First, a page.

2. L. Aemilius
Barbula, Q. F. Q. N., son of No. 1, was consul in B. C. 281. The Tarentines had rejected with the vilest insult the terms of peace which had been offered by Postumius, the Roman ambassador; but as the republic had both the Etruscans and Samnites to contend with, it was unwilling to come to a rupture with the Tarentines, and accordingly sent the consul Barbula towards Tarentum with instructions to offer the same terms of peace as Postumius had, but if they were again rejected to make war against the city. The Tarentines, however, adhered to their iormer resolution; but as they were unable to deiend themselves against the Romans, they invited Pyrrhus to their assistance.
As soon as Barbula became acquainted with their determination, he prosecuted the war with the utmost vigour, beat the Tarentines in the open field, and took several of their towns. Alarmed at his progress, and trusting to his clemency, as he had treated the peisoners kindly and dismissed some without ransom, the Tarentines appointed Agis, a friend of the Romans, general with unlimited powers.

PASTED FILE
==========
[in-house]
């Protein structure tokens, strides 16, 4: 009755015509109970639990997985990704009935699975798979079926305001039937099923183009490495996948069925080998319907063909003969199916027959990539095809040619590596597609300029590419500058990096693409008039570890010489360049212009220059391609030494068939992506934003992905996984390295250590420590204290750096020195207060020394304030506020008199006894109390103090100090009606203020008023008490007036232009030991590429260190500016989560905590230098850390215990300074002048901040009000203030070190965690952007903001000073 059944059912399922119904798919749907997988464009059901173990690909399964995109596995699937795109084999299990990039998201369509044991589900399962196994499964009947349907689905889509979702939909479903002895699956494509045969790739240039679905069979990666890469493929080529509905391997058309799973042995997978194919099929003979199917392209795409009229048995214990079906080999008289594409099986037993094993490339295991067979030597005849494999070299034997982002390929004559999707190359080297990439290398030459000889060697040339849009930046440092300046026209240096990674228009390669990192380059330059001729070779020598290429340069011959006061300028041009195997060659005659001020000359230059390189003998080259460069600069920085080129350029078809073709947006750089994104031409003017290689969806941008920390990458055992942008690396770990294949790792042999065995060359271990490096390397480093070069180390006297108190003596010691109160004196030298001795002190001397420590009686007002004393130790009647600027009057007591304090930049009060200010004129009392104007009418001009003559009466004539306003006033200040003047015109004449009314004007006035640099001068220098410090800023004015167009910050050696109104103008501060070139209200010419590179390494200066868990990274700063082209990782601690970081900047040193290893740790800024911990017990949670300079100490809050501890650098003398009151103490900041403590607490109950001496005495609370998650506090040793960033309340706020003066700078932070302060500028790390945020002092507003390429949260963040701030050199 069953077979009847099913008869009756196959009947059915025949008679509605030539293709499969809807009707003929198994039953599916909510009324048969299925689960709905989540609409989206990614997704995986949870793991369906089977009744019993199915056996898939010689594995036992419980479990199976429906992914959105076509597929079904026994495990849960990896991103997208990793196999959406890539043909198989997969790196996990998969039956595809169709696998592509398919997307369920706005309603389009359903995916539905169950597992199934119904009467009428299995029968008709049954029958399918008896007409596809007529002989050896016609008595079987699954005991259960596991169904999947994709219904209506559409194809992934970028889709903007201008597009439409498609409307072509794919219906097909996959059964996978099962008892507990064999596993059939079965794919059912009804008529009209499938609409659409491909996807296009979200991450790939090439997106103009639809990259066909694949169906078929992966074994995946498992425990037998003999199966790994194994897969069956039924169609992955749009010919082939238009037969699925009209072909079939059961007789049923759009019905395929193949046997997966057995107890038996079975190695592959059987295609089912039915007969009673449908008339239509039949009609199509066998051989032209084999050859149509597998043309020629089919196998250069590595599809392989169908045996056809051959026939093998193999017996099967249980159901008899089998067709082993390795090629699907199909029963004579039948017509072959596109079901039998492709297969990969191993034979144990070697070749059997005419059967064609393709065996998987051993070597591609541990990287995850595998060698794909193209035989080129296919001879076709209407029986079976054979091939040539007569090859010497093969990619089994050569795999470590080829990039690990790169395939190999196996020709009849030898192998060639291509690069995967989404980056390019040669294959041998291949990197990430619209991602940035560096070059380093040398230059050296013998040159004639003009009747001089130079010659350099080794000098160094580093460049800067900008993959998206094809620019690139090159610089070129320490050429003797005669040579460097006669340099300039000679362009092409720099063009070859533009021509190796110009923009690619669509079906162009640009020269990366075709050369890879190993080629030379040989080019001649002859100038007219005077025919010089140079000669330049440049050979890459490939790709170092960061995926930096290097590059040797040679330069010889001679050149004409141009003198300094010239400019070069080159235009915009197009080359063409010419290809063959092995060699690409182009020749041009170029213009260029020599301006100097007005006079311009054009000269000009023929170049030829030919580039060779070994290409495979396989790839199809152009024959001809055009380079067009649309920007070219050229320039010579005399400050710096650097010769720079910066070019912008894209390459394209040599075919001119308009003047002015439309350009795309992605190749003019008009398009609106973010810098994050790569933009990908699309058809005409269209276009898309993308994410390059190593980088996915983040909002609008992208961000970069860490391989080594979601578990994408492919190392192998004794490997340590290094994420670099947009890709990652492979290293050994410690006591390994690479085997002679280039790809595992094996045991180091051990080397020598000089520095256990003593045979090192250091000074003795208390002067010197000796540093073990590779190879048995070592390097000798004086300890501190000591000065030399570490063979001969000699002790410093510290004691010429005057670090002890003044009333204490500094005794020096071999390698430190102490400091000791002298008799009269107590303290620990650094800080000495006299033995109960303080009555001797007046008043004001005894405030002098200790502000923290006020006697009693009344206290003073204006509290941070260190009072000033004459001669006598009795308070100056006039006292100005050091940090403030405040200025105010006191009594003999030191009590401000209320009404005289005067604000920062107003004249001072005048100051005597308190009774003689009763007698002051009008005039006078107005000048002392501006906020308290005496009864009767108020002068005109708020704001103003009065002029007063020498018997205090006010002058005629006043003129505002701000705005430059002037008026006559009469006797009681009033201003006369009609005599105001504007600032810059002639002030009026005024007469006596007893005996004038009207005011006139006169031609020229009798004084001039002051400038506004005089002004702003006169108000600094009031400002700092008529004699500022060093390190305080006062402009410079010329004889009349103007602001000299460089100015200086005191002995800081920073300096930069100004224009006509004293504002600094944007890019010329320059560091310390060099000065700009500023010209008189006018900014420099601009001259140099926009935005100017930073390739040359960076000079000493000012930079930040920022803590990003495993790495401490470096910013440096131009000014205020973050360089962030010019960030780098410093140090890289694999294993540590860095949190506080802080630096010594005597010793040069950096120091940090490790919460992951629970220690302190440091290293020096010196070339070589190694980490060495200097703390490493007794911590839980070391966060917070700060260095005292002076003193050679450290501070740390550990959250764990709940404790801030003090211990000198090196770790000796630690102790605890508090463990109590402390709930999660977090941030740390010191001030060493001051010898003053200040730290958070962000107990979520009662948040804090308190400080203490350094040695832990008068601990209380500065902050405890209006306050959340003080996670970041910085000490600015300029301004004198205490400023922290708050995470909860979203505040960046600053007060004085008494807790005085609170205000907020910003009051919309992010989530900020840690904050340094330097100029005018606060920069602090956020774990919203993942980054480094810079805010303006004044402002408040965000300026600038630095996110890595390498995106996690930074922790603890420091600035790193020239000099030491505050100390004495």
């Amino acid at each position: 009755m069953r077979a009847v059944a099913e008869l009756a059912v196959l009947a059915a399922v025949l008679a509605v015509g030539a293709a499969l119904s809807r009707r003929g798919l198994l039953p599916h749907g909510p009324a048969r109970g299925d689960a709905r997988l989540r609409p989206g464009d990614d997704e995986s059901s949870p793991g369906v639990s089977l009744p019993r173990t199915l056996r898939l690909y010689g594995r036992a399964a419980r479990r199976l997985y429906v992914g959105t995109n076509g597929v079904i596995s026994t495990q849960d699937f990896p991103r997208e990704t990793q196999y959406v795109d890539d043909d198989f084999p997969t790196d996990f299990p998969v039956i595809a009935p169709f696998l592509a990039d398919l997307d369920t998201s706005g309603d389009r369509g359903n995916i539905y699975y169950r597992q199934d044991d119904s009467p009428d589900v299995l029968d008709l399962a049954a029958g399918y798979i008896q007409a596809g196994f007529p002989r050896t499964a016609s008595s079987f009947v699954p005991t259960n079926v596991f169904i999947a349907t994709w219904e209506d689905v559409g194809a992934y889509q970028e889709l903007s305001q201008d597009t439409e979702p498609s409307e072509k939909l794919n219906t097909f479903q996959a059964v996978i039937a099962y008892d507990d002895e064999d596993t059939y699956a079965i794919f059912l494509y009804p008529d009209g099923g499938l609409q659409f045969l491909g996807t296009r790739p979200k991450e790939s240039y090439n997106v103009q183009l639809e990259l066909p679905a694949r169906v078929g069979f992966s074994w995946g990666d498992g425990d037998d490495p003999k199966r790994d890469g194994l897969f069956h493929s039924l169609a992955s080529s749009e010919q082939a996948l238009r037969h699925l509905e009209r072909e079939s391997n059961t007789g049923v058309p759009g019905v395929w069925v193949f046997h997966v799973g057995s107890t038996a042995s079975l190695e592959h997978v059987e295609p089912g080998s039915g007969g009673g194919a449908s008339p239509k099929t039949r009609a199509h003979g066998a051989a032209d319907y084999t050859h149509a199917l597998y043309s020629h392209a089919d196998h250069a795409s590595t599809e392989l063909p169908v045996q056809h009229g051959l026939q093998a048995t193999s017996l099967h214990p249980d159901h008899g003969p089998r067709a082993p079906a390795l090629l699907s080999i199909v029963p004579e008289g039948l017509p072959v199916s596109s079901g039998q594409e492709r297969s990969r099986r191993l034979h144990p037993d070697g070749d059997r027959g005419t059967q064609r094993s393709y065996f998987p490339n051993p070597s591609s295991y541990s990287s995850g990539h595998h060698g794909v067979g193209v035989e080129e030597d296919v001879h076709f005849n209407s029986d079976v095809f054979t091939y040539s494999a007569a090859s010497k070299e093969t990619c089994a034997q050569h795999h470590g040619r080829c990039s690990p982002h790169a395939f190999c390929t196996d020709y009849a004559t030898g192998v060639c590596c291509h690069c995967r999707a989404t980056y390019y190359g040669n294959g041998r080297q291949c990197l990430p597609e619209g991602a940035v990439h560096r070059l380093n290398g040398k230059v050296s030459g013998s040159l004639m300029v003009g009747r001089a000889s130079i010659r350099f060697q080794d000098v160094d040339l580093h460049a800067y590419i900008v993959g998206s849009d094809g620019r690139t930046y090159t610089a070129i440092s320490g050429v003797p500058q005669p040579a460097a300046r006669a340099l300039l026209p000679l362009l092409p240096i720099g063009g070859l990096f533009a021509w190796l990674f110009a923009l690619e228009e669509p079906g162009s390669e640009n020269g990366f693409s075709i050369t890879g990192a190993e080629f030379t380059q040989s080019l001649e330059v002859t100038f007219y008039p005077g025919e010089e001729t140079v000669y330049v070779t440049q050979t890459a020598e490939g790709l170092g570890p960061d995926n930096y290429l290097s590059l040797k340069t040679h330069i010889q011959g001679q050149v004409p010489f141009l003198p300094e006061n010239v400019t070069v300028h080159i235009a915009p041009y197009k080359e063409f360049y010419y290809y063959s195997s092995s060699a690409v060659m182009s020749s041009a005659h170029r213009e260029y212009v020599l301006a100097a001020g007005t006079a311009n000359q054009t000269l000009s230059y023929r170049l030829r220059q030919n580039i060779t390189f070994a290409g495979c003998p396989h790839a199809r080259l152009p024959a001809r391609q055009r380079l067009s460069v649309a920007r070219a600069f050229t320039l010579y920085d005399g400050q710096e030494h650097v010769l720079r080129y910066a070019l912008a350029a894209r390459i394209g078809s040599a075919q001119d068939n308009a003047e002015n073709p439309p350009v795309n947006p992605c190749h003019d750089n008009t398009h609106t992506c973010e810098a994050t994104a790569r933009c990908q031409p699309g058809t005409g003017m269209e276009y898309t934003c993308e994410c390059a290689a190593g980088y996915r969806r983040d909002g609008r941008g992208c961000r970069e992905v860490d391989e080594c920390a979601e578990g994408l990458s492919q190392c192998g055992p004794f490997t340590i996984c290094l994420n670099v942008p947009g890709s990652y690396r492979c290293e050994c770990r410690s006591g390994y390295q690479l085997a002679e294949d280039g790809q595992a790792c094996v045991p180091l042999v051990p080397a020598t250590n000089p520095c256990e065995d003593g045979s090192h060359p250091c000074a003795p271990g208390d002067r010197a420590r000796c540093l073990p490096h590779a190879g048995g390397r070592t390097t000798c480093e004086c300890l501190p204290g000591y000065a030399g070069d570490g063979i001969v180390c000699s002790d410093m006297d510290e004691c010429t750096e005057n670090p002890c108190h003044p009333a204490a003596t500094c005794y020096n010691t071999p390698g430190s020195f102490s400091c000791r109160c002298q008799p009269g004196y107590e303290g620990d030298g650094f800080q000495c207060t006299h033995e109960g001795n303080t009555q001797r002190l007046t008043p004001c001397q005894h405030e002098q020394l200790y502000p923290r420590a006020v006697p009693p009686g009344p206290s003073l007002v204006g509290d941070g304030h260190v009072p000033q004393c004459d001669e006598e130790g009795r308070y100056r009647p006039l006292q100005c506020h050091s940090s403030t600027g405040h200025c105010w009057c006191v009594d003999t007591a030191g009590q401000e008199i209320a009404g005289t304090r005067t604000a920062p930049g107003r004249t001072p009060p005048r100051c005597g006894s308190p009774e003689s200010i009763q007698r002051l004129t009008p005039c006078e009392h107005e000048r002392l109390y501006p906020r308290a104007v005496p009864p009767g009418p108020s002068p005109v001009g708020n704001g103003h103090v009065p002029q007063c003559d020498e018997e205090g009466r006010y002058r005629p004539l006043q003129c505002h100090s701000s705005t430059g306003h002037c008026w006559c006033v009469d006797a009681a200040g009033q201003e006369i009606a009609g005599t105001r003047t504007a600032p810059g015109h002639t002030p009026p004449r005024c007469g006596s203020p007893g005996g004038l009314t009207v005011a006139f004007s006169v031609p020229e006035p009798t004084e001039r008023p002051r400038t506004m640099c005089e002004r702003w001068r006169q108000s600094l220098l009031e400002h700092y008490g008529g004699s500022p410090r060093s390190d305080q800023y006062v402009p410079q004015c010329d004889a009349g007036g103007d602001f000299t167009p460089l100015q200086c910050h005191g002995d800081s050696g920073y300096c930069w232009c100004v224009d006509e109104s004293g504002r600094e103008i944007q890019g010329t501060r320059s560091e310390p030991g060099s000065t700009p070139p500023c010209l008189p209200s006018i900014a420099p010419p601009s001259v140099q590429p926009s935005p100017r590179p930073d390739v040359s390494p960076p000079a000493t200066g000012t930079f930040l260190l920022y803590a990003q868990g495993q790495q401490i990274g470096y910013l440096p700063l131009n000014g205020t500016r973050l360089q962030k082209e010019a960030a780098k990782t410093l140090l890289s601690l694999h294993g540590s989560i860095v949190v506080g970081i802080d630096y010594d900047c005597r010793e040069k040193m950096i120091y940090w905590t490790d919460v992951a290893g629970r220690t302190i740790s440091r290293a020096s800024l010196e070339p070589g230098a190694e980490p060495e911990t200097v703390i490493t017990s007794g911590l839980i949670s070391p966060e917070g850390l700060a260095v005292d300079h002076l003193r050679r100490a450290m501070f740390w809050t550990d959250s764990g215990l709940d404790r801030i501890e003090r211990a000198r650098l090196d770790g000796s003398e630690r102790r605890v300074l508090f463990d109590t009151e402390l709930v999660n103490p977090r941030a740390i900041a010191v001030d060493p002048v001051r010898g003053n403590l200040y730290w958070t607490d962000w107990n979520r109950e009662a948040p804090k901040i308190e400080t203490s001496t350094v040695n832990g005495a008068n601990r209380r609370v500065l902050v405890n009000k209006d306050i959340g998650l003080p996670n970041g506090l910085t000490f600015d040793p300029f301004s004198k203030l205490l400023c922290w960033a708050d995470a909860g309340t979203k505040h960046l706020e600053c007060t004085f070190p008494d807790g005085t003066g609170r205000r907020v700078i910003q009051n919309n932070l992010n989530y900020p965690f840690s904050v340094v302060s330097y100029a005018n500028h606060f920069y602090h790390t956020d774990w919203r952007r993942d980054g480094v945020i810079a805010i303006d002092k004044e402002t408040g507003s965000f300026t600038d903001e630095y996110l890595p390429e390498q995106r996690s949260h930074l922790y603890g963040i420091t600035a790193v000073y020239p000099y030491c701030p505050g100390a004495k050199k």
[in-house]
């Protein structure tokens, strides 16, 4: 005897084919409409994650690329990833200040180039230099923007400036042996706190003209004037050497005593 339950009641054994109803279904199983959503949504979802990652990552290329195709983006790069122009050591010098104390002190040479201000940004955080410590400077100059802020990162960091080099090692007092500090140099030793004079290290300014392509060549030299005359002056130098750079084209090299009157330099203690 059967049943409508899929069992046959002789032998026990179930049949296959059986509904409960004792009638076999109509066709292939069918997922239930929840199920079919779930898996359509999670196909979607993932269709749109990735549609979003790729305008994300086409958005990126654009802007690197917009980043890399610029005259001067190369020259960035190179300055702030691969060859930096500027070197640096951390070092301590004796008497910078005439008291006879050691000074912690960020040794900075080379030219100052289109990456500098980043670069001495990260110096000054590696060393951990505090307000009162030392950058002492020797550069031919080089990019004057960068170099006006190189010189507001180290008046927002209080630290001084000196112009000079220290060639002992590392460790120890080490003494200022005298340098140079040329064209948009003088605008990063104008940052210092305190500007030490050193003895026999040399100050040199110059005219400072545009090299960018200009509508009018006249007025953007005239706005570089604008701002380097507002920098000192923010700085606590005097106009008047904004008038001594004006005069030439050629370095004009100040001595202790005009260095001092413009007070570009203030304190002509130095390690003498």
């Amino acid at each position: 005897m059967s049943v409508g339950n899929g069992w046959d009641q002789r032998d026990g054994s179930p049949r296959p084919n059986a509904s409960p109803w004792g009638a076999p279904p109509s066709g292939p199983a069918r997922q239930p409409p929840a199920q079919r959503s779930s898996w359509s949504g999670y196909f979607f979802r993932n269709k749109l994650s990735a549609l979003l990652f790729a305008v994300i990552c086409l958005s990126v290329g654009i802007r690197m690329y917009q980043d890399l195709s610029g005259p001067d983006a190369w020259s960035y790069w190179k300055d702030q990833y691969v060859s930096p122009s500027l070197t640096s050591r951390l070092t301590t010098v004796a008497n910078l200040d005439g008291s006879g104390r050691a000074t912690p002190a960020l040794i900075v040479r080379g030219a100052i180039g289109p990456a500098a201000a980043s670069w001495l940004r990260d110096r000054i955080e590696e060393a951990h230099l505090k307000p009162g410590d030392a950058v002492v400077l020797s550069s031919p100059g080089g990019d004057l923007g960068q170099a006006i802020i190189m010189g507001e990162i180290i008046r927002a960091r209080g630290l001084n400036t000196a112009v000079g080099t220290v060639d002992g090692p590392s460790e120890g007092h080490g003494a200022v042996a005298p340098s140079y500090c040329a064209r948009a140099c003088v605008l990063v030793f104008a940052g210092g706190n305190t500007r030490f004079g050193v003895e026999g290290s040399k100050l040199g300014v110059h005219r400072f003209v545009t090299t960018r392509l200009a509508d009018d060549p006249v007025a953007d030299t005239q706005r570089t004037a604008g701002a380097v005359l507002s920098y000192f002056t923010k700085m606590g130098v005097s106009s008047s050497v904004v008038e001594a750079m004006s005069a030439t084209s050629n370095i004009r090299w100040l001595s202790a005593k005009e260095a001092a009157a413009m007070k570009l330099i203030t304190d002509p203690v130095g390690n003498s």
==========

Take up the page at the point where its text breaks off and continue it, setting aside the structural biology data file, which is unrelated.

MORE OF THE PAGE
But the arrival of Cincas, the chief minister of Pyrrhus, almost immediately afterwards, caused this appointment to be annulled; and as soon as Milo landed with part of the king's forces, he marched against Barbula and attacked the army as it was passing along a narrow road by the sea-coast.
By the side of the road were precipitous mountains, and the Tarentine fleet lay at anchor ready to discharge missiles at the Roman army as it marched by.
The army would probably have been destroyed, had not Barbula covered his troops by placing the Tarentine prisoners in such a manner that they would have become the first object of the enemy's artillery. Barbula thus led his army by in safety, as the Tarentines would not injure their own countrymen.
Barbula continued in southern Italy after the expiration of his consulship as proconsul.
He gained victories over the Samnites and Sallentines, as we learn from the Fasti, which record his triumph over these people, as well as over the Etruscans, in Quinctilis of 280. (Zonar. 8.2
; Ores. iv. I; Appian, Samn.
p. 58, &c., ed. Schw.; Dionys. Exe.
p. 2342, &c., ed. Reiske; Frontin. Strat.
1.4.1, where Aemilius Paullus
is a mistake.)